Sewanee, TN – I remembered what the ranger told me in Arkansas: “Everything here is poisonous.”
I was trying to adapt to life in Tennessee but it seemed like everything was poisonous here too. Being a newcomer, my first conversations centered on the things that could get me. My cousin held up her hands in a circle to show me how big around the copperhead snake was that she’d seen on the trail one morning.
“But you don’t have to worry about the big black ones. Those are rat snakes and they’re harmless.” I was not comforted.
I was still itching around my waist from the chigger and mosquito bites I sustained during my day of weeding the garden. A skirt I wore the other night also provided easy access to a swarm of mosquitos so now my inner thighs itched too. I wondered what the world record was for mosquito bites. As long as I didn’t get a tick, I knew I would survive. Something about an insect sucking my blood and becoming part of my circulatory system made me extremely uneasy.
My cousin and I started the day with our usual concentration of coffee and her friend, Meredith, picked us up for a trip to Crow Mountain Orchard in Alabama for peaches. Driving down off of the Cumberland Plateau, we could see farmland for miles. Green trees followed the Tennessee River down to Tom’s Ford, a lake where, in the muggy summers, life revolved around the water. We jumped a foothill and landed in Alabama, my first time to the state. The fields unfolded around every turn and eventually we reached the orchard.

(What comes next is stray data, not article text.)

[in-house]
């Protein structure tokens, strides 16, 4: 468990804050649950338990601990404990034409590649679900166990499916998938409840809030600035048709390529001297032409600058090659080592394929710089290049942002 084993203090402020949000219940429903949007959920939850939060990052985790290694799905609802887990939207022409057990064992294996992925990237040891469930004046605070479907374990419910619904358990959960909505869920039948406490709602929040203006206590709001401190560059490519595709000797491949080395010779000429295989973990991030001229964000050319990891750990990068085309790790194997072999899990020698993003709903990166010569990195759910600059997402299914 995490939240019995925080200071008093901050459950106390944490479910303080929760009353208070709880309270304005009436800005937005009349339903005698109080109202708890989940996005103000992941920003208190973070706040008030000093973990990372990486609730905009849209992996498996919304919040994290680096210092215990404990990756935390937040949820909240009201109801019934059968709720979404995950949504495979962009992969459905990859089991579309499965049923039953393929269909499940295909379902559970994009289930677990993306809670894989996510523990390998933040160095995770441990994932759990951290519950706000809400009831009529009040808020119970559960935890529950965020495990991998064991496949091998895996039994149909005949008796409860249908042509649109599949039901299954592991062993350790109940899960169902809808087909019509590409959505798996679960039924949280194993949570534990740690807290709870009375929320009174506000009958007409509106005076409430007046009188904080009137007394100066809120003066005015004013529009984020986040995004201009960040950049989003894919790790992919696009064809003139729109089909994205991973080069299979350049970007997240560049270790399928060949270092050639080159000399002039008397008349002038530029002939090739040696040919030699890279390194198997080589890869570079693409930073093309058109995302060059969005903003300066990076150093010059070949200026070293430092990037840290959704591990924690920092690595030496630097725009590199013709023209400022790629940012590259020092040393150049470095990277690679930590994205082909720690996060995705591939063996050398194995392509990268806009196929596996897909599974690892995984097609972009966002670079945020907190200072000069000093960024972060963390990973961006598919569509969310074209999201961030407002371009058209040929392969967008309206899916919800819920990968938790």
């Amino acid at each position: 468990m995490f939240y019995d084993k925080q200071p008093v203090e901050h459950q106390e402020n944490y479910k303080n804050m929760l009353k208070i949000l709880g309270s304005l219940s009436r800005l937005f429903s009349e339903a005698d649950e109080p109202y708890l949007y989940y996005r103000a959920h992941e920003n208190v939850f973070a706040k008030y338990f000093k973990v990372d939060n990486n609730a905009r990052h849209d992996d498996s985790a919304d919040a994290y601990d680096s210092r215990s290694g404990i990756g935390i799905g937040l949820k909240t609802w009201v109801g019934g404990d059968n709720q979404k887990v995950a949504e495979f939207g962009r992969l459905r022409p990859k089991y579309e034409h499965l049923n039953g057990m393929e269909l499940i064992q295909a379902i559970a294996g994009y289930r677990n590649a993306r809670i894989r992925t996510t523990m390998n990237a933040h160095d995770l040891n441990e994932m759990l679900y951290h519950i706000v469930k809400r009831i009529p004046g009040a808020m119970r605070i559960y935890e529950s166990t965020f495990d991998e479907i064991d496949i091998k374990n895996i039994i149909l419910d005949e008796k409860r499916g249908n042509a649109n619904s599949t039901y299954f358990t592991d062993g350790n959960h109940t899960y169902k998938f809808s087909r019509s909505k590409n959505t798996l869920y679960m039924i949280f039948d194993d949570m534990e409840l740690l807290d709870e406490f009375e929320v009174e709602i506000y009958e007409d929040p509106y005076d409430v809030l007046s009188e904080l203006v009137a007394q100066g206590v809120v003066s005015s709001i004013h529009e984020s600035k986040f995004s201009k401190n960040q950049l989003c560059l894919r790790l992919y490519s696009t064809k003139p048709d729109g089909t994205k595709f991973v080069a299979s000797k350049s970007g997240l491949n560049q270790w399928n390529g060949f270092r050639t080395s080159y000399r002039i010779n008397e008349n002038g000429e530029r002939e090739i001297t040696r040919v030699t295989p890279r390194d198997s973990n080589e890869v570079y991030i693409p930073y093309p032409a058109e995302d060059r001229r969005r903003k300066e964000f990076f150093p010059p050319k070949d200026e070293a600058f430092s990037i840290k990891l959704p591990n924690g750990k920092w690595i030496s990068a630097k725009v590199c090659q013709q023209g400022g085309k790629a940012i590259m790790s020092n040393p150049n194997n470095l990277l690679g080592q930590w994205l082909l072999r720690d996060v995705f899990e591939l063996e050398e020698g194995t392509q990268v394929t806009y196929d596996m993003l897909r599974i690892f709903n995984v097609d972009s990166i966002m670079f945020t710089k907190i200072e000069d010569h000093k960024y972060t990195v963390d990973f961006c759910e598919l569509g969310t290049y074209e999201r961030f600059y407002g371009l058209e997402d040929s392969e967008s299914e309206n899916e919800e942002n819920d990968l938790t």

Hiding our excitement at our early arrival and still-available peaches and blueberries, we devastated their supply as less-than-early birds walked in. A kind man helped us load the car. We had one stop to make on the way home. Meredith explained that we were stopping to exchange peaches for beets at the home of a man who did some masonry work on her home. He stayed in touch with her after he’d finished the work and was an amazing gardener. His modest home was located next to a cemetery.
We drove down the lane and Meredith shared his story. His daughter had been murdered a few years ago and justice had never been served. Meredith, a retired lawyer, looked into the case but was unable to get the state district attorney to pursue it. Then, just a little while after the murder, this man’s son had been killed in a truck accident.